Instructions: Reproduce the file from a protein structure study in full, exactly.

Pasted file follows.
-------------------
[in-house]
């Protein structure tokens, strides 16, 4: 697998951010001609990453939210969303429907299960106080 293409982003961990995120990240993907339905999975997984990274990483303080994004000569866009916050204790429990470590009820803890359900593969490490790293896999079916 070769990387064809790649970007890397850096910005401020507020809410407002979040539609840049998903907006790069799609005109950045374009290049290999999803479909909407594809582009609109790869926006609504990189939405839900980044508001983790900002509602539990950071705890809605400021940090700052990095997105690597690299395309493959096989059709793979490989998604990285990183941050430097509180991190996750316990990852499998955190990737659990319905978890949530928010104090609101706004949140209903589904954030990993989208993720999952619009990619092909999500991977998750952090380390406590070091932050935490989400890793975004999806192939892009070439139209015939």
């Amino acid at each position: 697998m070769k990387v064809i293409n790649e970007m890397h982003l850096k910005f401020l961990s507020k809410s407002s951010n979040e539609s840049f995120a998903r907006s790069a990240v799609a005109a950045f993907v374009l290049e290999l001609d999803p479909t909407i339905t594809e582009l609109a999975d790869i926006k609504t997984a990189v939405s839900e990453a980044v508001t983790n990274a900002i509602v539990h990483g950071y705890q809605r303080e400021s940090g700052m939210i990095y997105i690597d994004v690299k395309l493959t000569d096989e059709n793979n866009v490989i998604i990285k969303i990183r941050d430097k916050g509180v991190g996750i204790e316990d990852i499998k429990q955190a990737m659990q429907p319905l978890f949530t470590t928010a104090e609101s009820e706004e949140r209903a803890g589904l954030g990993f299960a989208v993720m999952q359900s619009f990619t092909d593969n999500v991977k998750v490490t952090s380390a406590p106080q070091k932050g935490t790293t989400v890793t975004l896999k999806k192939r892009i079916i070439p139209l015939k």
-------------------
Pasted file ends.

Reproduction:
[in-house]
């Protein structure tokens, strides 16, 4: 697998951010001609990453939210969303429907299960106080 293409982003961990995120990240993907339905999975997984990274990483303080994004000569866009916050204790429990470590009820803890359900593969490490790293896999079916 070769990387064809790649970007890397850096910005401020507020809410407002979040539609840049998903907006790069799609005109950045374009290049290999999803479909909407594809582009609109790869926006609504990189939405839900980044508001983790900002509602539990950071705890809605400021940090700052990095997105690597690299395309493959096989059709793979490989998604990285990183941050430097509180991190996750316990990852499998955190990737659990319905978890949530928010104090609101706004949140209903589904954030990993989208993720999952619009990619092909999500991977998750952090380390406590070091932050935490989400890793975004999806192939892009070439139209015939």
């Amino acid at each position: 697998m070769k990387v064809i293409n790649e970007m890397h982003l850096k910005f401020l961990s507020k809410s407002s951010n979040e539609s840049f995120a998903r907006s790069a990240v799609a005109a950045f993907v374009l290049e290999l001609d999803p479909t909407i339905t594809e582009l609109a999975d790869i926006k609504t997984a990189v939405s839900e990453a980044v508001t983790n990274a900002i509602v539990h990483g950071y705890q809605r303080e400021s940090g700052m939210i990095y997105i690597d994004v690299k395309l493959t000569d096989e059709n793979n866009v490989i998604i990285k969303i990183r941050d430097k916050g509180v991190g996750i204790e316990d990852i499998k429990q955190a990737m659990q429907p319905l978890f949530t470590t928010a104090e609101s009820e706004e949140r209903a803890g589904l954030g990993f299960a989208v993720m999952q359900s619009f990619t092909d593969n999500v991977k998750v490490t952090s380390a406590p106080q070091k932050g935490t790293t989400v890793t975004l896999k999806k192939r892009i079916i070439p139209l015939k």